According to the report, when Jian heard Japanese divers were approaching the Chinese warship, he immediately decided that Japan’s move was “dangerous” and against international law. He advised that the Chinese ship could take “necessary measures to stop [the encroachment] or even to exercise its self-defence rights”.

As a result, Jian organised Chinese soldiers to use a “strong light and verbal warning” to drive away the approaching Japanese divers, according to the report.

Jian also gathered evidence and reported the incident to local authorities in Djibouti to “disclose the inappropriate behaviour during the illegal operation by a Japanese warship at a third country’s port”.

 A general view of Port de Doraleh, Djibouti, East Africa. Photo: Felix Wong

The report came as China formally opened its first overseas military base with a flag-raising ceremony on Tuesday in the tiny former French colony in the Horn of Africa. The strategically localted Red Sea country is also home to the military bases of Japan, the United States and France.

Djibouti’s position on the northwestern edge of the Indian Ocean has fuelled worries among China’s regional rivals such as Japan and India that Djibouti would become just another of China’s “string of pearls” of military alliances and assets ringing India, including Bangladesh, Myanmar and Sri Lanka.

In October, Reuters reported that Japan leased additional land to expand its existing 12 hectare (30 acre) site in Djibouti to counter the Chinese influence in the region.

 Djibouti is China’s first overseas naval base – but Beijing has described it as a logistics facility. Photo: Reuters

At the same time, China is getting more active in the area. It recently offered to mediate in the lingering border dispute between Djibouti and Eritrea, showing Beijing’s growing ambitions and confidence.

China, Russia Demonstrate Global Military Might

August 1, 2017

 The huge display of military hardware also featured 12,000 troops. Photo: Xinhua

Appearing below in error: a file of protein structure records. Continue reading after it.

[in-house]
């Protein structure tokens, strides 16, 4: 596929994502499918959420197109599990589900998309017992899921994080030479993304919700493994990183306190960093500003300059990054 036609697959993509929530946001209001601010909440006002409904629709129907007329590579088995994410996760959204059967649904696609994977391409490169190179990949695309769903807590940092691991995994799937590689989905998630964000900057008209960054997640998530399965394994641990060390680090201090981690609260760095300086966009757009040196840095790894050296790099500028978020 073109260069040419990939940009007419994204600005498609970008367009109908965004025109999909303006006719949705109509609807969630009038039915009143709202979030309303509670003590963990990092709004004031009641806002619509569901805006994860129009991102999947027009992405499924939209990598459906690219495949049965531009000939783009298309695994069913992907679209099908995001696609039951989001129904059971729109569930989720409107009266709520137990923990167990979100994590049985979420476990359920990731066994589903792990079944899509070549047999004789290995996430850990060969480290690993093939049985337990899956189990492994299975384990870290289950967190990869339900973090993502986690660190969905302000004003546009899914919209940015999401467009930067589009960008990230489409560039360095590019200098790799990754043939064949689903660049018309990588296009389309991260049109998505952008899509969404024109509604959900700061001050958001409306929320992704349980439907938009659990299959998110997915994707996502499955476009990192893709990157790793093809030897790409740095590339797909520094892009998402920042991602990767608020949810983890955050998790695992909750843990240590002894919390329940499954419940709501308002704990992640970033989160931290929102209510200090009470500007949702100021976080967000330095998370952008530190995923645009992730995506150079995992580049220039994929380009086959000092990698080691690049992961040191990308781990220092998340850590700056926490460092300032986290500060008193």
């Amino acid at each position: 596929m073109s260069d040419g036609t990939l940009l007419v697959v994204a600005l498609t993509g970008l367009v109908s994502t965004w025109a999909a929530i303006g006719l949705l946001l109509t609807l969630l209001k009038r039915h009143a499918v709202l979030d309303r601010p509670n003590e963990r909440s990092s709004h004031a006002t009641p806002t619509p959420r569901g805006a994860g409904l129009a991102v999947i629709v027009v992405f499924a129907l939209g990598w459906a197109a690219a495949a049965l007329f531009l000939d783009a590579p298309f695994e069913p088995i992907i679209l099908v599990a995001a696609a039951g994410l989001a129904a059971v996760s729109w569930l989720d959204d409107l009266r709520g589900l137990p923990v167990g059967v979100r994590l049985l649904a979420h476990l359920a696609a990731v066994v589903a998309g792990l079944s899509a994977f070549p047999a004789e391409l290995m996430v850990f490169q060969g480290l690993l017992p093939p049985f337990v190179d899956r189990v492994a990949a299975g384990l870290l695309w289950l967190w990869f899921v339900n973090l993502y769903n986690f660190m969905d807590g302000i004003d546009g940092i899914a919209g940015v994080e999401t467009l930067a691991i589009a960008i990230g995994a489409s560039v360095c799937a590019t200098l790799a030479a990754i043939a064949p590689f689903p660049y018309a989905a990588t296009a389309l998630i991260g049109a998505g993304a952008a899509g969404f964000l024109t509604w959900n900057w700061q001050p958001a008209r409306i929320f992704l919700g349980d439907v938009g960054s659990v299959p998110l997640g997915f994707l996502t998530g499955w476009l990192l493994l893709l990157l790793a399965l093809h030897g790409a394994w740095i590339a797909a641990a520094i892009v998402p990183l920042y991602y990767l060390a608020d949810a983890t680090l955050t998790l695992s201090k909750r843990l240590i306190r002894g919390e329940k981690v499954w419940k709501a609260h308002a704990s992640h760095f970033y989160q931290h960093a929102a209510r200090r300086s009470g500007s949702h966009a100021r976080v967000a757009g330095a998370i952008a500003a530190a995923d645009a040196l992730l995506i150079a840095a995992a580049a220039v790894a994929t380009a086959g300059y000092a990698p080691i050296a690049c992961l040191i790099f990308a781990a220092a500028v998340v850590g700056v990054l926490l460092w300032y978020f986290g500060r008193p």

China’s Xi Says Navy Should Become World Class

May 24, 2017

BEIJING — Chinese President Xi Jinping on Wednesday called for greater efforts to make the country’s navy a world class one, strong in operations on, below and above the surface, as it steps up its ability to project power far from its shores.

China’s navy has taken an increasingly prominent role in recent months, with a rising star admiral taking command, its first aircraft carrier sailing around self-ruled Taiwan and a new aircraft carrier launched last month.

With President Donald Trump promising a US shipbuilding spree and unnerving Beijing with his unpredictable approach on hot button issues including Taiwan and the South and East China Seas, China is pushing to narrow the gap with the U.S. Navy.

Inspecting navy headquarters, Xi said the navy should “aim for the top ranks in the world”, the Defence Ministry said in a statement about his visit.

Image may contain: 13 people, people standing and indoor

President Xi Jinping (centre), who is also chairman of the Central Military Commission, pictured during his inspection of the PLA Navy headquarters, in Beijing. Photo: Xinhua

Chinese Aircraft Carrier News — Comparing to US, UK, Indian aircraft carriers

April 24, 2017

By Julia Hollingsworth
South China Morning Post

Monday, April 24, 2017, 6:26pm

China building navy’s biggest amphibious assault vessel — “Like U.S. Wasp-class” — China more prepared for power projection missions

March 30, 2017

Ships will strengthen navy as Beijing makes more assertive claims to disputed waters in South China Sea and increases sea patrols amid strained ties with Taiwan

By Minnie Chan
South China Morning Post

PUBLISHED : Wednesday, 29 March, 2017, 5:03pm
UPDATED : Thursday, 30 March, 2017, 11:17am